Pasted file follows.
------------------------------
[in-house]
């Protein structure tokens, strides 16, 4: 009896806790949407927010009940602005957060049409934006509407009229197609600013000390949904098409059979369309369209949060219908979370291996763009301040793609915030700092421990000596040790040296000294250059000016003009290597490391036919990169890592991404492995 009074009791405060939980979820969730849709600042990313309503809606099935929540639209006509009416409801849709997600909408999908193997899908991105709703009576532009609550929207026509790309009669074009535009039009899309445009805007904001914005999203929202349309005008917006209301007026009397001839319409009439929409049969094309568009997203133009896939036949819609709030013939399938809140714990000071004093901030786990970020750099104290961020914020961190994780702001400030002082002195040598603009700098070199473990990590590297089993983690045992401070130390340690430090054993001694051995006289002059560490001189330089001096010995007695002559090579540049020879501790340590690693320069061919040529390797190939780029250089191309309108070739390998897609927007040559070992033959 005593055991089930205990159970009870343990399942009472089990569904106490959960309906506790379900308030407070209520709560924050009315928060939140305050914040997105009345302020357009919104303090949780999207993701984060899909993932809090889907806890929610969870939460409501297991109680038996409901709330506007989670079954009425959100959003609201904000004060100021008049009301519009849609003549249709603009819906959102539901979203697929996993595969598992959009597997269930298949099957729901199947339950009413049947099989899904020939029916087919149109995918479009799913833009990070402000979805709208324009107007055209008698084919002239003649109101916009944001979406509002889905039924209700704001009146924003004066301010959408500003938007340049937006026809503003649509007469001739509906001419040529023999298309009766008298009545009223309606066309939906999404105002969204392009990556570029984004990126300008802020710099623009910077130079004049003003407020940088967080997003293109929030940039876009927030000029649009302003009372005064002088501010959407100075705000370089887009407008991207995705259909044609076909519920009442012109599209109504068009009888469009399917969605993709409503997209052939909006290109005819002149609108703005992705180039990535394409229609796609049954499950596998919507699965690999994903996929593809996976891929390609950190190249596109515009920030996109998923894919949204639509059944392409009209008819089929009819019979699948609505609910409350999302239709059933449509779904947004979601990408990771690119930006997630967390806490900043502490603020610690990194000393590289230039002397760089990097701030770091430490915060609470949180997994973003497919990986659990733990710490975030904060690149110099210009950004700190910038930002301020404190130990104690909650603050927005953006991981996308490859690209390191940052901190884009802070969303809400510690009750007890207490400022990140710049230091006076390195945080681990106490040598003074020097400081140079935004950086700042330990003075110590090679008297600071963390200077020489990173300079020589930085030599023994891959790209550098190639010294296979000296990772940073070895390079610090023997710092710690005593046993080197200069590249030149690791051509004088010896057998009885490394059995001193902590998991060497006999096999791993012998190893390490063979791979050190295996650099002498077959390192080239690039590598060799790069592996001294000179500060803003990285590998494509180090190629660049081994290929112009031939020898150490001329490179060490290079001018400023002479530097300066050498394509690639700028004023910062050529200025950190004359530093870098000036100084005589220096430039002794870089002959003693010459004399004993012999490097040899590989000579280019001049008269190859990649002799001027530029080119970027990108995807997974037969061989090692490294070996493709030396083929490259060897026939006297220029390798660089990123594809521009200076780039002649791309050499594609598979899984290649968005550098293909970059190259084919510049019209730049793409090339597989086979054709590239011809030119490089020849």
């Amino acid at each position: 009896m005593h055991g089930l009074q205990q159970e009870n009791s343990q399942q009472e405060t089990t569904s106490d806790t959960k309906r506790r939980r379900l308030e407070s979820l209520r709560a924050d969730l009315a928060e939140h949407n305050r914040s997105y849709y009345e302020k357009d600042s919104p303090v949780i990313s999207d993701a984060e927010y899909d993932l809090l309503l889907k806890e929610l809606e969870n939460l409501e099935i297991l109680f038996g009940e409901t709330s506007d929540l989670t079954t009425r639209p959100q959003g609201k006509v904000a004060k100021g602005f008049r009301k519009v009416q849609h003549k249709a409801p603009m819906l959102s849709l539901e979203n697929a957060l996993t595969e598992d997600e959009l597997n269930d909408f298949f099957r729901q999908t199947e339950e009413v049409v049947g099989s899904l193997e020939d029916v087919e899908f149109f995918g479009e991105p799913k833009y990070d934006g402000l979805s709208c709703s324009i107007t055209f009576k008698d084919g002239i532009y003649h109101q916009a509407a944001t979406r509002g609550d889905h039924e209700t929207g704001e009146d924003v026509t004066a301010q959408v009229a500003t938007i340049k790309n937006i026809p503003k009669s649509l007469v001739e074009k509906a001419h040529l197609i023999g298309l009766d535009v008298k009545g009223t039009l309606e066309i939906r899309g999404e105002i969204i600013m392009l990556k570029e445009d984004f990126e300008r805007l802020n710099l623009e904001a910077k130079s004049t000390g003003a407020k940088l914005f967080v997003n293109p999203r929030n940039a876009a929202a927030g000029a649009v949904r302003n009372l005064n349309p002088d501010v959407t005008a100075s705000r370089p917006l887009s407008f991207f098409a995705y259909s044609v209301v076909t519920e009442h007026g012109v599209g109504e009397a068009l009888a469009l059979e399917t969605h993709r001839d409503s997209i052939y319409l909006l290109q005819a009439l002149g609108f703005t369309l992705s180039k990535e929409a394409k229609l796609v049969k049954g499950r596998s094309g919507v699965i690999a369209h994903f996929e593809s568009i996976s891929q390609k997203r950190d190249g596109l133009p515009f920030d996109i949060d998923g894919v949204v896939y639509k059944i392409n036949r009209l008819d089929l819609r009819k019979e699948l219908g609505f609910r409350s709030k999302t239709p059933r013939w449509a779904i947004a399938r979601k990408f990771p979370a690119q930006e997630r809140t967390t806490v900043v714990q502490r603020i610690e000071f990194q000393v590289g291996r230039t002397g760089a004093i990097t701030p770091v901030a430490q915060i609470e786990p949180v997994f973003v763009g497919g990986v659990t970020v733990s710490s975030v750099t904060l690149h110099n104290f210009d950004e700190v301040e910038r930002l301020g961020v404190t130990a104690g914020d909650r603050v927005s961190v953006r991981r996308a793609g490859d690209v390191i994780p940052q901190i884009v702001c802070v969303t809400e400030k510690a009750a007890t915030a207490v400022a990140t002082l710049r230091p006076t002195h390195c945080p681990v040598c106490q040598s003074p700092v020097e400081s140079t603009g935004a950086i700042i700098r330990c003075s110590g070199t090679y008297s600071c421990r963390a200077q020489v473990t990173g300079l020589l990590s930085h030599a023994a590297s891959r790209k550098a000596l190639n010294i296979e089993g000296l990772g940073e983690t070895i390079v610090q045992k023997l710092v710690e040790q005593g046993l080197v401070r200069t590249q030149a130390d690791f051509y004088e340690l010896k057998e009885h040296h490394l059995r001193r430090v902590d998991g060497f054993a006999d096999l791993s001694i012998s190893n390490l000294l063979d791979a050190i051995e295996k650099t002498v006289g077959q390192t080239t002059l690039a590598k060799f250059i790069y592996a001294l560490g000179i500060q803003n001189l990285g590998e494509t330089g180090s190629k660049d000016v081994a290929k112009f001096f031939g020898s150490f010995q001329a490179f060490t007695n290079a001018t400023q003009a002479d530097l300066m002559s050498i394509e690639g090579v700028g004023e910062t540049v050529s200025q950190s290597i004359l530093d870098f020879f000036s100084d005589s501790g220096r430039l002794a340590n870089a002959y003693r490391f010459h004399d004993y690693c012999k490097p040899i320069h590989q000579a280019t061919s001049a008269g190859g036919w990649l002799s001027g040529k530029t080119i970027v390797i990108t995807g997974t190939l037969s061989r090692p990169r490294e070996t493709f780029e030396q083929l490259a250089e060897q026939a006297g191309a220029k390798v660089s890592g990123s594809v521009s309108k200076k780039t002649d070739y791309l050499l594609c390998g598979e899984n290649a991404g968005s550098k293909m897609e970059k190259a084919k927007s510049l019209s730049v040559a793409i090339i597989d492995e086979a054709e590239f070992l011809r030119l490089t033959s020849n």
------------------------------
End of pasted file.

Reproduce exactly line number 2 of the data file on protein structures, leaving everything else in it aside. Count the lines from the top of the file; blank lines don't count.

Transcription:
């Protein structure tokens, strides 16, 4: 009896806790949407927010009940602005957060049409934006509407009229197609600013000390949904098409059979369309369209949060219908979370291996763009301040793609915030700092421990000596040790040296000294250059000016003009290597490391036919990169890592991404492995 009074009791405060939980979820969730849709600042990313309503809606099935929540639209006509009416409801849709997600909408999908193997899908991105709703009576532009609550929207026509790309009669074009535009039009899309445009805007904001914005999203929202349309005008917006209301007026009397001839319409009439929409049969094309568009997203133009896939036949819609709030013939399938809140714990000071004093901030786990970020750099104290961020914020961190994780702001400030002082002195040598603009700098070199473990990590590297089993983690045992401070130390340690430090054993001694051995006289002059560490001189330089001096010995007695002559090579540049020879501790340590690693320069061919040529390797190939780029250089191309309108070739390998897609927007040559070992033959 005593055991089930205990159970009870343990399942009472089990569904106490959960309906506790379900308030407070209520709560924050009315928060939140305050914040997105009345302020357009919104303090949780999207993701984060899909993932809090889907806890929610969870939460409501297991109680038996409901709330506007989670079954009425959100959003609201904000004060100021008049009301519009849609003549249709603009819906959102539901979203697929996993595969598992959009597997269930298949099957729901199947339950009413049947099989899904020939029916087919149109995918479009799913833009990070402000979805709208324009107007055209008698084919002239003649109101916009944001979406509002889905039924209700704001009146924003004066301010959408500003938007340049937006026809503003649509007469001739509906001419040529023999298309009766008298009545009223309606066309939906999404105002969204392009990556570029984004990126300008802020710099623009910077130079004049003003407020940088967080997003293109929030940039876009927030000029649009302003009372005064002088501010959407100075705000370089887009407008991207995705259909044609076909519920009442012109599209109504068009009888469009399917969605993709409503997209052939909006290109005819002149609108703005992705180039990535394409229609796609049954499950596998919507699965690999994903996929593809996976891929390609950190190249596109515009920030996109998923894919949204639509059944392409009209008819089929009819019979699948609505609910409350999302239709059933449509779904947004979601990408990771690119930006997630967390806490900043502490603020610690990194000393590289230039002397760089990097701030770091430490915060609470949180997994973003497919990986659990733990710490975030904060690149110099210009950004700190910038930002301020404190130990104690909650603050927005953006991981996308490859690209390191940052901190884009802070969303809400510690009750007890207490400022990140710049230091006076390195945080681990106490040598003074020097400081140079935004950086700042330990003075110590090679008297600071963390200077020489990173300079020589930085030599023994891959790209550098190639010294296979000296990772940073070895390079610090023997710092710690005593046993080197200069590249030149690791051509004088010896057998009885490394059995001193902590998991060497006999096999791993012998190893390490063979791979050190295996650099002498077959390192080239690039590598060799790069592996001294000179500060803003990285590998494509180090190629660049081994290929112009031939020898150490001329490179060490290079001018400023002479530097300066050498394509690639700028004023910062050529200025950190004359530093870098000036100084005589220096430039002794870089002959003693010459004399004993012999490097040899590989000579280019001049008269190859990649002799001027530029080119970027990108995807997974037969061989090692490294070996493709030396083929490259060897026939006297220029390798660089990123594809521009200076780039002649791309050499594609598979899984290649968005550098293909970059190259084919510049019209730049793409090339597989086979054709590239011809030119490089020849």